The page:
Ahhh, I know I would trust them with my essays.  Looks like they have good, substantive and stylish writing down.  Also, considering that the comment was placed in a post about Goshen Adventure Comics I think it will be clear to any reader here that they also do incredible transitions and thorough Research.  Good job guys, keep up the good work.

Is Meaning Meaningful?

Friday, January 22nd, 2010

Sunset Boulevard

After watching an old, black and white movie with a friend, we got to talking.  Was it a good movie?  Was it good only by the standards of the time, or of today as well?  I said that the movie felt a little too slow-paced.  And further, I said that the meaning was a bit too straightforward, that I felt as though the movie could have been about half as long.  My friend?  He couldn’t have disagreed more.  And his reasoning, was that, yes, the pacing is different from what we are used to today, but that every scene was internally significant.  That, yes, the meaning would have been the same, but that the experience of watching the movie would have been different.

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The Role of Uglyness

Wednesday, November 4th, 2009

One thing that I always find challenging is artistic ugliness.  For example, I hesitated, if only for a moment, before publishing “You Who Wronged“  The last stanza made me uncomfortable.  “And you’d have done better with a winter dawn/ A rope, and a branch bowed beneath your weight.”  Now, certainly within the context of the poem this stanza is warranted, and not only that, not nearly as harsh as it might seem.  It is given as a warning to tyrants being judged by history, rather than a declaration that anyone should kill themselves.  But somehow, the starkness of those last two lines, published in this piece in the sunny context of Goshen, in which much ugliness is either denied, removed or ignored, just felt… wrong.  Somehow, in a place where I don’t see people smoking cigarettes, I don’t expect to read a poem that seems to be threatening suicide.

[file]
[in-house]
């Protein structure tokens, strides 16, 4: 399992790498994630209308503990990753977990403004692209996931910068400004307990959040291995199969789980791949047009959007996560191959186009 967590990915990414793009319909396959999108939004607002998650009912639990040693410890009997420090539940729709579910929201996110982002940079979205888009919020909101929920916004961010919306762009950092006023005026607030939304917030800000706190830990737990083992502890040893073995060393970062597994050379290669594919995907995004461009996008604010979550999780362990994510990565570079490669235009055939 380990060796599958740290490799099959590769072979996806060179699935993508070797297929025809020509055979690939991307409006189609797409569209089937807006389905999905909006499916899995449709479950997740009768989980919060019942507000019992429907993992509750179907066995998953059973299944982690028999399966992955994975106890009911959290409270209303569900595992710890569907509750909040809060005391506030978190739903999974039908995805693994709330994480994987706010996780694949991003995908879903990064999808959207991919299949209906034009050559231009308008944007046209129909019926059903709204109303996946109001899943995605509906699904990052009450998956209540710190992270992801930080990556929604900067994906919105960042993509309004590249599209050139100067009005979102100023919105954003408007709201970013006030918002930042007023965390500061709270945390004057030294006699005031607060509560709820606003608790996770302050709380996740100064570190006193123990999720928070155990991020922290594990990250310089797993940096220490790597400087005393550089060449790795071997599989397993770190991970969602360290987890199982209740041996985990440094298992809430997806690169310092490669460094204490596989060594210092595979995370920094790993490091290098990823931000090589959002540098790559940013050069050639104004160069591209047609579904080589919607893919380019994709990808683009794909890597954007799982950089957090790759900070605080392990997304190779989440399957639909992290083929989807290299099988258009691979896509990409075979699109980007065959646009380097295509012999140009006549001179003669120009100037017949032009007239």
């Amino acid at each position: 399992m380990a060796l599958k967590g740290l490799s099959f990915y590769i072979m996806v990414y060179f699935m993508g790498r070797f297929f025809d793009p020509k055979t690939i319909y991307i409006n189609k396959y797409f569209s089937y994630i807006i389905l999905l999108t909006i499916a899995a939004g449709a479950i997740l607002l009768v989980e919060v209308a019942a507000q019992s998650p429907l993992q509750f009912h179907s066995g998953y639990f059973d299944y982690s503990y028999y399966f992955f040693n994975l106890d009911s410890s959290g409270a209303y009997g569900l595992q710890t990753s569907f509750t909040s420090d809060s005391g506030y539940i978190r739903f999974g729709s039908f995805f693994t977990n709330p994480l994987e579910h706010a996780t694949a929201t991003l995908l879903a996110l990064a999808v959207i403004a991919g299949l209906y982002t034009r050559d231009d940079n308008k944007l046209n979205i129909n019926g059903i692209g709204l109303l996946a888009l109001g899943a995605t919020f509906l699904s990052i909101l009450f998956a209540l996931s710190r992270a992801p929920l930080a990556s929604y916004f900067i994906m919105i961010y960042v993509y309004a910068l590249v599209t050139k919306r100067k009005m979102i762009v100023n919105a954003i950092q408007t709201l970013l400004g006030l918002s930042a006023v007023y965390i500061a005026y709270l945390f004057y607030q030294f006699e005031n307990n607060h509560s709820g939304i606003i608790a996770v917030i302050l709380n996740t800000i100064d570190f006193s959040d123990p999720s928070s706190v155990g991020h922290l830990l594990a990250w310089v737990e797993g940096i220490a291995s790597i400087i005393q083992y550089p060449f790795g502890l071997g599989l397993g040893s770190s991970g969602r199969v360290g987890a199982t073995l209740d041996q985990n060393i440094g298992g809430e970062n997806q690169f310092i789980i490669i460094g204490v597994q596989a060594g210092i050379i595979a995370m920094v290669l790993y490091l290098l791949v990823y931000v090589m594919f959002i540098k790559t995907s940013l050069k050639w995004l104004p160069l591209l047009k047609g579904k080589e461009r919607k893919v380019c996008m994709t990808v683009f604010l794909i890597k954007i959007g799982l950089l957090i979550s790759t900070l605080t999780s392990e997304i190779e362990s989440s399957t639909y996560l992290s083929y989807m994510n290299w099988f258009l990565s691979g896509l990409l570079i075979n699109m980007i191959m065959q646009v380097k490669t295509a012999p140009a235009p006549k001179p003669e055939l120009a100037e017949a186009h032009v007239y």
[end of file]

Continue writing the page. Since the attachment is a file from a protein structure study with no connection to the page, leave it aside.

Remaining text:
But I think ignoring these things, the ugly and the sinister and the wrong, wouldn’t be doing the world justice.  Sometimes, to give the good, the pure and the holy the reverence that they are due, one must necessarily contrast it to things which are not.  Conflicts give art their driving force.  Music without any dissonance cannot resolve or progress.  A pretty painting is usually boring.  And a novel without a tension, conflict or a villain is nigh unreadable.  I just think that in order to make the world a better place, it must be acknowledged for all its ugliness.  Phil Stoesz’s perspective in the Record concluded with a sentence I think sums up my feelings on the issue pretty well.  “In my opinion, art is great, but art that makes you cringe is awesome.”

That said, I don’t think that this is the only opinion possible about this.  Since Plato wrote The Republic (and perhaps before) there have been people arguing that in order to make society and culture better, we need to promote the good, and let the bad go unacknowledged.  I guess I just come out on the side of thinking that even if this might be correct, it might also be rather boring.

The From the Trenches: Teaching English

Thursday, October 29th, 2009
Elizabeth Beachy (noticeably absent in this picture: teaching or children)